Rafael Nadal and Novak Djokovic were set to play an exhibition there in December 2018 but were put under pressure to stop the assassination of Khashoggi at the Saudi consulate in Istanbul in October of that year. The exhibition match was eventually called off with Nadal citing an ankle injury.

A year later, an eight-man tennis exhibition was played in Riyadh in December 2019 ahead of the regular men’s tennis season. The Diriyah Tennis Cup featuring the leading ATP players Daniil Medvedev of Russia, Stan Wawrinka of Switzerland and John Isner of the United States and played in a temporary 15,000-seat stadium. Prince Abdul Aziz bin Turki al-Faisal, chairman of the Saudi General Sports Authority, called the event “another watershed moment for the kingdom” and hit the ceremonial first.

Reichel helped organize the 2019 exhibition through his company RBG. He said the exhibition was to be canceled in 2020 and 2021 because of the pandemic but that the plan was to revive the event later this year and include a women’s exhibition tournament.

“I’m very optimistic we can develop the tennis business there,” Reichel said in a telephone interview from London on Thursday.

Reichel said he believes it is appropriate for sports to do business with Saudi Arabia, which he says is advanced as a society since he first went there on business in 1983.

“I was so positively surprised,” he said. “I was there many times. The international image of talking about the murder of Khashoggi and driving licenses for women. This is what people know, and there is much more to be reported, I think. “

Reichel’s company owns and operates the WTA tournament in Linz, Austria, and the ATP tournament in Hamburg, Germany. He is a member of the WTA board of directors and has been one of those lobbying for Saudi Arabia to have an official tour event. But for now, those efforts have fallen short. The ATP recently rebuffed a proposal that Reichel was relocating to an existing event in Saudi Arabia.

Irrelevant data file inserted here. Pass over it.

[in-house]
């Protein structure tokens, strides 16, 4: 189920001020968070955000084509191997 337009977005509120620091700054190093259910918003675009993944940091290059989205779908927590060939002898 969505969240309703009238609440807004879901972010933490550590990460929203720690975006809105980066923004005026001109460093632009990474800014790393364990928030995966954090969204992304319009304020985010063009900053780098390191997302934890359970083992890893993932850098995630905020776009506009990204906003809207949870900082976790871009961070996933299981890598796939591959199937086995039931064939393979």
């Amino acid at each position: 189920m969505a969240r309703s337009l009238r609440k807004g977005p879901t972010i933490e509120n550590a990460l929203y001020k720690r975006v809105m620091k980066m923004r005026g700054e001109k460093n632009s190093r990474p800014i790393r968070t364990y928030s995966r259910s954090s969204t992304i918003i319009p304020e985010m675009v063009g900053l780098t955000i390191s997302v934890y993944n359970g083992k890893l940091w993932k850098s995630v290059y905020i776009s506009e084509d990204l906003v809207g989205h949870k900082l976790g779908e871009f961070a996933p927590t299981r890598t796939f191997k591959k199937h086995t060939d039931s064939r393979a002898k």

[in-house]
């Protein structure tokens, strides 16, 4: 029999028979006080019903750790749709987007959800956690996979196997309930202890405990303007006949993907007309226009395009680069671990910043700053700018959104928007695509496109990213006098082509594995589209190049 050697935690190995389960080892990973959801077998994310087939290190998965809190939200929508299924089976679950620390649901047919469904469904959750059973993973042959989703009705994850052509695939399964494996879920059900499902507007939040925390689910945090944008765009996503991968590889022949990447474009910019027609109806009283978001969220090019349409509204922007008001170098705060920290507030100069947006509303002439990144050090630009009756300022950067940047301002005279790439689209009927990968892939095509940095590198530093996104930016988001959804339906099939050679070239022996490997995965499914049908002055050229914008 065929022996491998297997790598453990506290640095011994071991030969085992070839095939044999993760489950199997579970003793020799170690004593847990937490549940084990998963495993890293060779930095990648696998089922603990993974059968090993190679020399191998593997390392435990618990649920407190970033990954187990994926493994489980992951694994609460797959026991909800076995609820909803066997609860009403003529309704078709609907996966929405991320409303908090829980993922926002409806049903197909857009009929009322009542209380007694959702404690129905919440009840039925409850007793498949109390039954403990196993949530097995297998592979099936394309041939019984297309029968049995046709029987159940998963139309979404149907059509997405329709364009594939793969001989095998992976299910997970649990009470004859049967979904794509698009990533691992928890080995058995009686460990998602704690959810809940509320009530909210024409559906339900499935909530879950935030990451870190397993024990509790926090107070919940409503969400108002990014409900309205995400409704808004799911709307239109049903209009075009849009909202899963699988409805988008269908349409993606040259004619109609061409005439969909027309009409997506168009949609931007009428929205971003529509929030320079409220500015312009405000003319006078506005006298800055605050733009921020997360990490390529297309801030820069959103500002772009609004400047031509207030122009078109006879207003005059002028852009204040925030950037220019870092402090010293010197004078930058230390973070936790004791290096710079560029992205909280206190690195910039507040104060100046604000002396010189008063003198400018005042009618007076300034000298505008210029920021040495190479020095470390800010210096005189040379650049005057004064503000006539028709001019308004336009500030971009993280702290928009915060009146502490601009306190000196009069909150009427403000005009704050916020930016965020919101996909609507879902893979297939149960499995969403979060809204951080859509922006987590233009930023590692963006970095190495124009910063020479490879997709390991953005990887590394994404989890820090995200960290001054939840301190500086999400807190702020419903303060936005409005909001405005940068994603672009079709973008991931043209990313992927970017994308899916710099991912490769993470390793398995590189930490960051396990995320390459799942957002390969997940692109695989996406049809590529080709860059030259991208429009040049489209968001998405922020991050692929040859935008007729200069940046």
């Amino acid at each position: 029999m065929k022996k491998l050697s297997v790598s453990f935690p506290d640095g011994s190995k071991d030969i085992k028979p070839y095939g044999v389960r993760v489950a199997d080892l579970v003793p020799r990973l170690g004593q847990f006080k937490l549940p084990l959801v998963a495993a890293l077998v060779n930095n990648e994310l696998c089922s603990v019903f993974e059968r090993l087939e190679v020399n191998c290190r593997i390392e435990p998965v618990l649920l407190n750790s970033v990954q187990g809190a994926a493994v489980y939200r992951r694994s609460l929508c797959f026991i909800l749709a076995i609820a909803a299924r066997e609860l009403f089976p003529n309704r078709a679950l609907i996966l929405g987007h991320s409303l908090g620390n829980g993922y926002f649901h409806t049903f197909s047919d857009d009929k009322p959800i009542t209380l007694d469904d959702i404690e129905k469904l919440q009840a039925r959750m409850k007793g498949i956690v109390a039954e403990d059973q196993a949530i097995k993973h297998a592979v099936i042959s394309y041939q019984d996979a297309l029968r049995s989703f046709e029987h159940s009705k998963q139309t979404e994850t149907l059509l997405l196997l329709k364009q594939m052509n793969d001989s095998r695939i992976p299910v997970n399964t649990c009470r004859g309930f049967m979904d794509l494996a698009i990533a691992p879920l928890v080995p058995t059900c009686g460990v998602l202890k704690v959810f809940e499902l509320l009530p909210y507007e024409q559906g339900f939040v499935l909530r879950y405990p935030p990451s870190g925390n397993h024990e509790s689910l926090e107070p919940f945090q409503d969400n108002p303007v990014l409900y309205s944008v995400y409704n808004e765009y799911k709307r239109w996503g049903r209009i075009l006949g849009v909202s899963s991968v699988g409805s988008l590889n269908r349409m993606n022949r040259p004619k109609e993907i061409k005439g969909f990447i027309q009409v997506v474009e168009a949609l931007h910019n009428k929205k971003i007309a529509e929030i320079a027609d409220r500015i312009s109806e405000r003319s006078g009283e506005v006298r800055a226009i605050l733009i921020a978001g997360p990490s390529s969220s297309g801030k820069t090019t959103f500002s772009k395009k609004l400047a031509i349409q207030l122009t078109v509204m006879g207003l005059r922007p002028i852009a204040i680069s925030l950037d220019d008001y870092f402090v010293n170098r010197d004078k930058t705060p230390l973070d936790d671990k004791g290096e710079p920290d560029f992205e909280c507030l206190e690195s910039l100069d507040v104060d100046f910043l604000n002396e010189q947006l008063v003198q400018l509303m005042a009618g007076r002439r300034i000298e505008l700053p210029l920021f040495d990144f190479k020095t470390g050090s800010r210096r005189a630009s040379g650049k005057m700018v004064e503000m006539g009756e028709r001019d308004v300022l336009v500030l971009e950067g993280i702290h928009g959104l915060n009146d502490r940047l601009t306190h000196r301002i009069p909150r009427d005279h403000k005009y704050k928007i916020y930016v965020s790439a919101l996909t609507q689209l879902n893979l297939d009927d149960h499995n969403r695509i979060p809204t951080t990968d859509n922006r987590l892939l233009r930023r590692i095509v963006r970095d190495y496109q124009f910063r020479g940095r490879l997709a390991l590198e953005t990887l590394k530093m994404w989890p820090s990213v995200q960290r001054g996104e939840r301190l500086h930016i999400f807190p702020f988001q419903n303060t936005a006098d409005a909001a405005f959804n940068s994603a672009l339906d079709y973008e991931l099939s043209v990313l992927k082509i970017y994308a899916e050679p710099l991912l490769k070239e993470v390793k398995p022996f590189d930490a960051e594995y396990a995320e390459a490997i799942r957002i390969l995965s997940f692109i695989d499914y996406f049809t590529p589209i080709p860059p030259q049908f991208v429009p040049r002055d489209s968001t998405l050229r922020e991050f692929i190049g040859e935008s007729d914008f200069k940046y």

“Hopefully we can achieve it next year,” Reichel said.

One former WTA board member, speaking on condition of anonymity because they were not authorized to speak for the board, said, “I think the WTA is recognizing the Saudi interest in polite but from there to accept and go in that direction, I don ‘ Don’t see it happening for a lot of reasons. “

Reichel acknowledged that some board members are resisting the idea of ​​holding a women’s event in the kingdom because of political sensitivities.

“They think not going to China, we cannot go to Saudi,” he said. “I don’t want to see this comparison, because China is a very specific thing with one of our players for sexual assault, and Saudi is a market that is opening up for women and trying to support women, which is a good sign. But I’m in the middle of these discussions with our tour, and I’m not sure we can achieve it in ’23, but in ’24 we ‘ll see. “

Reichel declined to comment when asked if the Saudis were trying to bid for this year’s WTA Tour Finals.

The question is whether the Saudis might choose to do so in tennis if their efforts are securely rebuffed to continue an official tour event. Could they consider a LIV Golf equivalent, creating a rival tour by poaching superstar players?

Ari Fleischer, the communications consultant and former spokesman for President George W. Bush, who has worked closely with the Saudis to establish a golf tour, said earlier this week he was unaware of any attempt to create a new tennis tour.

Reichel also said he had seen no indication that a new tour was in the works. He said he expected Saudi Arabia to work with tennis tours to stage events.

“But if the tours aren’t willing to work together then I don’t know,” he said. Referring to the Saudis, he added, “For sure they have the money to make everything happen.”

Cindy Shmerler contributed reporting.